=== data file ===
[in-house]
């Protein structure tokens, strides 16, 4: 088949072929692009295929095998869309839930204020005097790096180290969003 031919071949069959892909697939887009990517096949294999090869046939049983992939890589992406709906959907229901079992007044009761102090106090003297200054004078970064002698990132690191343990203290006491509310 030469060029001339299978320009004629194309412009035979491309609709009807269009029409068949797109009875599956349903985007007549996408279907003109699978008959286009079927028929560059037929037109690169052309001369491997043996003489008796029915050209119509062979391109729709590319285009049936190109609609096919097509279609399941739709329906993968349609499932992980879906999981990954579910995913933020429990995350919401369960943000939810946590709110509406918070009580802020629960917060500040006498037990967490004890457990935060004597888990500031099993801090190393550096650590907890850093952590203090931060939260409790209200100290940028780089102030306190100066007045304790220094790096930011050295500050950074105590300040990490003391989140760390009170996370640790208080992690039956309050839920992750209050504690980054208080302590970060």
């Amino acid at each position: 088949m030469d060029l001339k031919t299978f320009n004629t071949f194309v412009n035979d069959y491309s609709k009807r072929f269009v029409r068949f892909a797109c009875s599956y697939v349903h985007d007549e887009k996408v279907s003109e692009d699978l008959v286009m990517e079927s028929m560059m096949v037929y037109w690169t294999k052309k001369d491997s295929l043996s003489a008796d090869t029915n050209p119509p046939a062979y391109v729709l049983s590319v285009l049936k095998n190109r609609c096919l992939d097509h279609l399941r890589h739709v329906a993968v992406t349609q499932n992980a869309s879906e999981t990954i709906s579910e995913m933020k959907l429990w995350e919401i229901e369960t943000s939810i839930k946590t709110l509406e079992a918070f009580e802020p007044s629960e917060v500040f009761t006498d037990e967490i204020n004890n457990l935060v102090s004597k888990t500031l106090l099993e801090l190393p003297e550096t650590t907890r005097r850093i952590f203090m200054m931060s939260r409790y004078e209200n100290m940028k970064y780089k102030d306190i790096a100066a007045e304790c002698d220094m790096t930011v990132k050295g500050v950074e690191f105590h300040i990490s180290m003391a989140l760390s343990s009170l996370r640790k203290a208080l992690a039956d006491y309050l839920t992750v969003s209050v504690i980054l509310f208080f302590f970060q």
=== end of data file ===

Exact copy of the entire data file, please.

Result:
[in-house]
């Protein structure tokens, strides 16, 4: 088949072929692009295929095998869309839930204020005097790096180290969003 031919071949069959892909697939887009990517096949294999090869046939049983992939890589992406709906959907229901079992007044009761102090106090003297200054004078970064002698990132690191343990203290006491509310 030469060029001339299978320009004629194309412009035979491309609709009807269009029409068949797109009875599956349903985007007549996408279907003109699978008959286009079927028929560059037929037109690169052309001369491997043996003489008796029915050209119509062979391109729709590319285009049936190109609609096919097509279609399941739709329906993968349609499932992980879906999981990954579910995913933020429990995350919401369960943000939810946590709110509406918070009580802020629960917060500040006498037990967490004890457990935060004597888990500031099993801090190393550096650590907890850093952590203090931060939260409790209200100290940028780089102030306190100066007045304790220094790096930011050295500050950074105590300040990490003391989140760390009170996370640790208080992690039956309050839920992750209050504690980054208080302590970060």
């Amino acid at each position: 088949m030469d060029l001339k031919t299978f320009n004629t071949f194309v412009n035979d069959y491309s609709k009807r072929f269009v029409r068949f892909a797109c009875s599956y697939v349903h985007d007549e887009k996408v279907s003109e692009d699978l008959v286009m990517e079927s028929m560059m096949v037929y037109w690169t294999k052309k001369d491997s295929l043996s003489a008796d090869t029915n050209p119509p046939a062979y391109v729709l049983s590319v285009l049936k095998n190109r609609c096919l992939d097509h279609l399941r890589h739709v329906a993968v992406t349609q499932n992980a869309s879906e999981t990954i709906s579910e995913m933020k959907l429990w995350e919401i229901e369960t943000s939810i839930k946590t709110l509406e079992a918070f009580e802020p007044s629960e917060v500040f009761t006498d037990e967490i204020n004890n457990l935060v102090s004597k888990t500031l106090l099993e801090l190393p003297e550096t650590t907890r005097r850093i952590f203090m200054m931060s939260r409790y004078e209200n100290m940028k970064y780089k102030d306190i790096a100066a007045e304790c002698d220094m790096t930011v990132k050295g500050v950074e690191f105590h300040i990490s180290m003391a989140l760390s343990s009170l996370r640790k203290a208080l992690a039956d006491y309050l839920t992750v969003s209050v504690i980054l509310f208080f302590f970060q």